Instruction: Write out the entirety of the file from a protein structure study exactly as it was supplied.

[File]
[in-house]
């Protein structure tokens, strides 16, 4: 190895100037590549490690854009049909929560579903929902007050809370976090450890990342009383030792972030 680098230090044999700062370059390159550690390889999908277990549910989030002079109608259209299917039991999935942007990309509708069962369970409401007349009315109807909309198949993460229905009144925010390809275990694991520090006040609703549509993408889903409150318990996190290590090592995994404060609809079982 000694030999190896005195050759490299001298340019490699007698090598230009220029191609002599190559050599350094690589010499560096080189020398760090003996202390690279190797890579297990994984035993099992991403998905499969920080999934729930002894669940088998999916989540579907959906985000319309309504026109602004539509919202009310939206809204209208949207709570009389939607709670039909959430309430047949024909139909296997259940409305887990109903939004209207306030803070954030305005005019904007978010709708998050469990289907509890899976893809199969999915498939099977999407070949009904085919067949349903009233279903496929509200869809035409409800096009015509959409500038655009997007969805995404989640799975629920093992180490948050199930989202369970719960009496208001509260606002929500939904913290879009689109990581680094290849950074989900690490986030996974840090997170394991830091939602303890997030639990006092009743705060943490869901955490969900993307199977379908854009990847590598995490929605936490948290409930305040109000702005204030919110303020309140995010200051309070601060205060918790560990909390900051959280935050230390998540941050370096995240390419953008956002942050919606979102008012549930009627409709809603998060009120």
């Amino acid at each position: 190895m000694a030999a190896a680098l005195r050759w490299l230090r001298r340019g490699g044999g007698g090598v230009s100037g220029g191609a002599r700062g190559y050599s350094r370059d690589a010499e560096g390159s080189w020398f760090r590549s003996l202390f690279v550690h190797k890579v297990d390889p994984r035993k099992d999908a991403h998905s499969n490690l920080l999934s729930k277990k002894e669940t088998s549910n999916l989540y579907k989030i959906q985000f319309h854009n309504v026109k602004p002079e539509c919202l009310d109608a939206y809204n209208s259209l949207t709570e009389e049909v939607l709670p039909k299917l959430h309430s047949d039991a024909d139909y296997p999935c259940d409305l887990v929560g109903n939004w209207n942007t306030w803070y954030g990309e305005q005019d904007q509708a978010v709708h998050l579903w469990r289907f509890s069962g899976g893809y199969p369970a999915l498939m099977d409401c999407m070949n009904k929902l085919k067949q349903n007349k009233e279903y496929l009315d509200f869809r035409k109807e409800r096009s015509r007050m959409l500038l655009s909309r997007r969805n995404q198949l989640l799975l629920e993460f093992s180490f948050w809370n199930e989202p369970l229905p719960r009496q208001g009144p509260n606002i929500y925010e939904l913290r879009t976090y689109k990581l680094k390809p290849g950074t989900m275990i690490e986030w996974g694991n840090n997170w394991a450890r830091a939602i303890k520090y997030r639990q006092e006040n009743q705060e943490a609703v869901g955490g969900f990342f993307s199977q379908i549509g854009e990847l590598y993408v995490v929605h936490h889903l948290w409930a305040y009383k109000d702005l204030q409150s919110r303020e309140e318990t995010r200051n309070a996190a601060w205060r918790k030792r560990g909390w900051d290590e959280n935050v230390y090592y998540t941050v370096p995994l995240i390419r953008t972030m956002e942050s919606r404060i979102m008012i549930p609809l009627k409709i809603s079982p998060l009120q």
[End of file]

[in-house]
């Protein structure tokens, strides 16, 4: 190895100037590549490690854009049909929560579903929902007050809370976090450890990342009383030792972030 680098230090044999700062370059390159550690390889999908277990549910989030002079109608259209299917039991999935942007990309509708069962369970409401007349009315109807909309198949993460229905009144925010390809275990694991520090006040609703549509993408889903409150318990996190290590090592995994404060609809079982 000694030999190896005195050759490299001298340019490699007698090598230009220029191609002599190559050599350094690589010499560096080189020398760090003996202390690279190797890579297990994984035993099992991403998905499969920080999934729930002894669940088998999916989540579907959906985000319309309504026109602004539509919202009310939206809204209208949207709570009389939607709670039909959430309430047949024909139909296997259940409305887990109903939004209207306030803070954030305005005019904007978010709708998050469990289907509890899976893809199969999915498939099977999407070949009904085919067949349903009233279903496929509200869809035409409800096009015509959409500038655009997007969805995404989640799975629920093992180490948050199930989202369970719960009496208001509260606002929500939904913290879009689109990581680094290849950074989900690490986030996974840090997170394991830091939602303890997030639990006092009743705060943490869901955490969900993307199977379908854009990847590598995490929605936490948290409930305040109000702005204030919110303020309140995010200051309070601060205060918790560990909390900051959280935050230390998540941050370096995240390419953008956002942050919606979102008012549930009627409709809603998060009120």
């Amino acid at each position: 190895m000694a030999a190896a680098l005195r050759w490299l230090r001298r340019g490699g044999g007698g090598v230009s100037g220029g191609a002599r700062g190559y050599s350094r370059d690589a010499e560096g390159s080189w020398f760090r590549s003996l202390f690279v550690h190797k890579v297990d390889p994984r035993k099992d999908a991403h998905s499969n490690l920080l999934s729930k277990k002894e669940t088998s549910n999916l989540y579907k989030i959906q985000f319309h854009n309504v026109k602004p002079e539509c919202l009310d109608a939206y809204n209208s259209l949207t709570e009389e049909v939607l709670p039909k299917l959430h309430s047949d039991a024909d139909y296997p999935c259940d409305l887990v929560g109903n939004w209207n942007t306030w803070y954030g990309e305005q005019d904007q509708a978010v709708h998050l579903w469990r289907f509890s069962g899976g893809y199969p369970a999915l498939m099977d409401c999407m070949n009904k929902l085919k067949q349903n007349k009233e279903y496929l009315d509200f869809r035409k109807e409800r096009s015509r007050m959409l500038l655009s909309r997007r969805n995404q198949l989640l799975l629920e993460f093992s180490f948050w809370n199930e989202p369970l229905p719960r009496q208001g009144p509260n606002i929500y925010e939904l913290r879009t976090y689109k990581l680094k390809p290849g950074t989900m275990i690490e986030w996974g694991n840090n997170w394991a450890r830091a939602i303890k520090y997030r639990q006092e006040n009743q705060e943490a609703v869901g955490g969900f990342f993307s199977q379908i549509g854009e990847l590598y993408v995490v929605h936490h889903l948290w409930a305040y009383k109000d702005l204030q409150s919110r303020e309140e318990t995010r200051n309070a996190a601060w205060r918790k030792r560990g909390w900051d290590e959280n935050v230390y090592y998540t941050v370096p995994l995240i390419r953008t972030m956002e942050s919606r404060i979102m008012i549930p609809l009627k409709i809603s079982p998060l009120q």